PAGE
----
Whistleblower Protection: A shipping company fired trucker Alphonse Maddin for abandoning his cargo, when out of safety concerns, Maddin refused in subzero temperatures to drag a trailer with frozen brakes. He reported the problem to the company, waiting hours in the truck in freezing temperatures for the company’s tow truck to arrive. When Maddin became numb and had difficulty breathing, he unhitched the trailer from the truck, leaving the trailer behind while he drove to seek help. The employer later fired Maddin for abandoning his cargo and not following instructions to stay waiting for the tow truck. The court majority, applying the whistleblower protections of the Surface Transportation Act, found the company had improperly fired Maddin, and awarded him reinstatement and backpay. Judge Gorsuch dissented, finding the driver unprotected. He deemed worker health and safety as “ephemeral and generic” goals, and challenged the Department of Labor’s position that the phrase “refuse to operate” should be interpreted within the Transportation Act’s context of promoting health and safety because, “What, under the sun, at least at some level of generality, doesn’t relate to ‘health and safety’?” TransAm Trucking, Inc. v. Administrative Review Board, U.S. Department of Labor, 833 F.3d 1206 (10th 2016)

    Health and Safety: The Occupational Safety and Health Administration cited an oil-well servicing rig company for numerous safety violations and fined the company $3,000. The company appealed. Judge Gorsuch joined the two-judge majority, reasoning the agency’s finding was arbitrary and capricious because the company failed to receive “fair warning” from the Secretary of Labor by the “blurred” ambiguities of the “floor hole” regulation being applied to the company’s “floor opening.” The dissent called the majority’s decision “nonsense”: The employer “cannot credibly claim to have been unaware of the dangerous condition for which it was cited and ultimately sanctioned. Instead, it attempts to shift the focus from its inadequate concern for safety to a terminology war. Preferring rhetoric to substance is most convenient.” Longhorn Service Company v. Perez, 652 F. App’x 678 (10th Cir. 2016) 3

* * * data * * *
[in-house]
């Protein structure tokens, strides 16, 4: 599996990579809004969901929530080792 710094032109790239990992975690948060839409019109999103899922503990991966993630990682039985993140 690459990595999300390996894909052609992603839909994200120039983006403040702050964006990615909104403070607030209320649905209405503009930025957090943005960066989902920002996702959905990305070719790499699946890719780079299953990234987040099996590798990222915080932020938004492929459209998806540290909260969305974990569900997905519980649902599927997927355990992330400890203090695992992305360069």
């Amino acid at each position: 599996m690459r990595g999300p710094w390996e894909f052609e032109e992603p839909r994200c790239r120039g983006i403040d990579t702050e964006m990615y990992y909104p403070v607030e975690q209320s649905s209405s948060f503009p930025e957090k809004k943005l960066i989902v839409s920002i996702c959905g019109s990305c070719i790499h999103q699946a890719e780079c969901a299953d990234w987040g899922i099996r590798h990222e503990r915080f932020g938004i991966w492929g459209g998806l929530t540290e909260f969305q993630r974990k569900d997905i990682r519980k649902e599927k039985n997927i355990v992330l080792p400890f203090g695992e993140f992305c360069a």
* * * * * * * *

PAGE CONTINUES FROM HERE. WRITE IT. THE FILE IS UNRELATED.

Judge Gorsuch regularly rejected claims of employees seeking relief from discrimination in the workplace.

    Sex Discrimination. Account executive Carole Strickland, a former driver, sued UPS asserting various claims, including that she had been unlawfully discriminated against based on gender because she was held to a higher performance standard than her male co-workers. The court majority agreed with Strickland, overturning the lower court and finding that Strickland presented adequate evidence that “similarly situated” male co-workers were treated more favorably than Strickland to allow a jury to consider the case. Judge Gorsuch dissented, finding circumstantial evidence of sex discrimination entirely “absent.” Strickland v. UPS, 555 F.3d 1224 (10th Cir. 2009)

    Sexual Harassment. A female employee, Betty Pinkerton, filed claims for sexual harassment and retaliation, complaining that over several months her supervisor made sexually inappropriate remarks to her (e.g., asking about “whether she had sexual urges,” “her breast size,” and “if she had breast enlargements,”), and that after an investigation of her internal complaint, she was fired. The two-judge majority in which Judge Gorsuch joined found that Pinkerton’s termination was not caused by discrimination, but by her performance. The majority also decided that her two-month wait to report the harassment to the agency was too long a time. The dissent, however, found sufficient evidence to establish a harassment claim. The dissent also reasoned that it was for a jury, not the judges, to decide whether two months was a reasonable time within which to report the harassment, noting that Pinkerton’s termination just six days after the completion of the internal harassment investigation established a genuine issue of retaliatory discharge. Pinkerton v. Colorado Department of Transportation, 563 F.3d 1052 (10th Cir. 2009)